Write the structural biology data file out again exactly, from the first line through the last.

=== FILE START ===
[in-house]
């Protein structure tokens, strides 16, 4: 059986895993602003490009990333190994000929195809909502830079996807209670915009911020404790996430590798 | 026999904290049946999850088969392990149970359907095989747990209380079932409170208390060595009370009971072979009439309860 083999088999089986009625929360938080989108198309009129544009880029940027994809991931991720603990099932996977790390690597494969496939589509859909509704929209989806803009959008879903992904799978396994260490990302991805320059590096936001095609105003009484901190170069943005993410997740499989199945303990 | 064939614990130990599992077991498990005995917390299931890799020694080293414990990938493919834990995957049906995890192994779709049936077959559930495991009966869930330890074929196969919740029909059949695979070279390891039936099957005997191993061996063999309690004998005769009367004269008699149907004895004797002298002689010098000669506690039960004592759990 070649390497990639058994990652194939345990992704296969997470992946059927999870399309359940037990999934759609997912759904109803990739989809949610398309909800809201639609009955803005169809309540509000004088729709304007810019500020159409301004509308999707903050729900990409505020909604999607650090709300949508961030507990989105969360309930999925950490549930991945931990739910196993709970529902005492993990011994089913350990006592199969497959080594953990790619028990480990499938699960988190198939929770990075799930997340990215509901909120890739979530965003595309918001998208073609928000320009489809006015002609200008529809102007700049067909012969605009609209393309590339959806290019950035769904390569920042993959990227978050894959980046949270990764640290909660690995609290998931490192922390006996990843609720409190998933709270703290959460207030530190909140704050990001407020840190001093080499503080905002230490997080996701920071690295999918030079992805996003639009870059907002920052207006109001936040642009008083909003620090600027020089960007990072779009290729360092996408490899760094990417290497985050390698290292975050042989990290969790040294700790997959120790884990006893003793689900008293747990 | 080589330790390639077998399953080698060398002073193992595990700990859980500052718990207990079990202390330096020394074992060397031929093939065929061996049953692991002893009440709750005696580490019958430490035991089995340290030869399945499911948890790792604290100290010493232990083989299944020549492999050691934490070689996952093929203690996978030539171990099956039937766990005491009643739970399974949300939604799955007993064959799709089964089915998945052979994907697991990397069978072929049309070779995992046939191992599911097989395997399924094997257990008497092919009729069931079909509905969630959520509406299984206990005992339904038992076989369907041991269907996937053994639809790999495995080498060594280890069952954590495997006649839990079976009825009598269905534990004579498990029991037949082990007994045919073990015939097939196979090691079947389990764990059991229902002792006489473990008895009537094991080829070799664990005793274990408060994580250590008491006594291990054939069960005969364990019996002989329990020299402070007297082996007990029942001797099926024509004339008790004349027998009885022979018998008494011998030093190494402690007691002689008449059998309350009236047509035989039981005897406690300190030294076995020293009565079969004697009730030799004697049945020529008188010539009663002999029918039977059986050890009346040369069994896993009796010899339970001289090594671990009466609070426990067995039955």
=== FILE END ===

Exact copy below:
[in-house]
């Protein structure tokens, strides 16, 4: 059986895993602003490009990333190994000929195809909502830079996807209670915009911020404790996430590798 | 026999904290049946999850088969392990149970359907095989747990209380079932409170208390060595009370009971072979009439309860 083999088999089986009625929360938080989108198309009129544009880029940027994809991931991720603990099932996977790390690597494969496939589509859909509704929209989806803009959008879903992904799978396994260490990302991805320059590096936001095609105003009484901190170069943005993410997740499989199945303990 | 064939614990130990599992077991498990005995917390299931890799020694080293414990990938493919834990995957049906995890192994779709049936077959559930495991009966869930330890074929196969919740029909059949695979070279390891039936099957005997191993061996063999309690004998005769009367004269008699149907004895004797002298002689010098000669506690039960004592759990 070649390497990639058994990652194939345990992704296969997470992946059927999870399309359940037990999934759609997912759904109803990739989809949610398309909800809201639609009955803005169809309540509000004088729709304007810019500020159409301004509308999707903050729900990409505020909604999607650090709300949508961030507990989105969360309930999925950490549930991945931990739910196993709970529902005492993990011994089913350990006592199969497959080594953990790619028990480990499938699960988190198939929770990075799930997340990215509901909120890739979530965003595309918001998208073609928000320009489809006015002609200008529809102007700049067909012969605009609209393309590339959806290019950035769904390569920042993959990227978050894959980046949270990764640290909660690995609290998931490192922390006996990843609720409190998933709270703290959460207030530190909140704050990001407020840190001093080499503080905002230490997080996701920071690295999918030079992805996003639009870059907002920052207006109001936040642009008083909003620090600027020089960007990072779009290729360092996408490899760094990417290497985050390698290292975050042989990290969790040294700790997959120790884990006893003793689900008293747990 | 080589330790390639077998399953080698060398002073193992595990700990859980500052718990207990079990202390330096020394074992060397031929093939065929061996049953692991002893009440709750005696580490019958430490035991089995340290030869399945499911948890790792604290100290010493232990083989299944020549492999050691934490070689996952093929203690996978030539171990099956039937766990005491009643739970399974949300939604799955007993064959799709089964089915998945052979994907697991990397069978072929049309070779995992046939191992599911097989395997399924094997257990008497092919009729069931079909509905969630959520509406299984206990005992339904038992076989369907041991269907996937053994639809790999495995080498060594280890069952954590495997006649839990079976009825009598269905534990004579498990029991037949082990007994045919073990015939097939196979090691079947389990764990059991229902002792006489473990008895009537094991080829070799664990005793274990408060994580250590008491006594291990054939069960005969364990019996002989329990020299402070007297082996007990029942001797099926024509004339008790004349027998009885022979018998008494011998030093190494402690007691002689008449059998309350009236047509035989039981005897406690300190030294076995020293009565079969004697009730030799004697049945020529008188010539009663002999029918039977059986050890009346040369069994896993009796010899339970001289090594671990009466609070426990067995039955």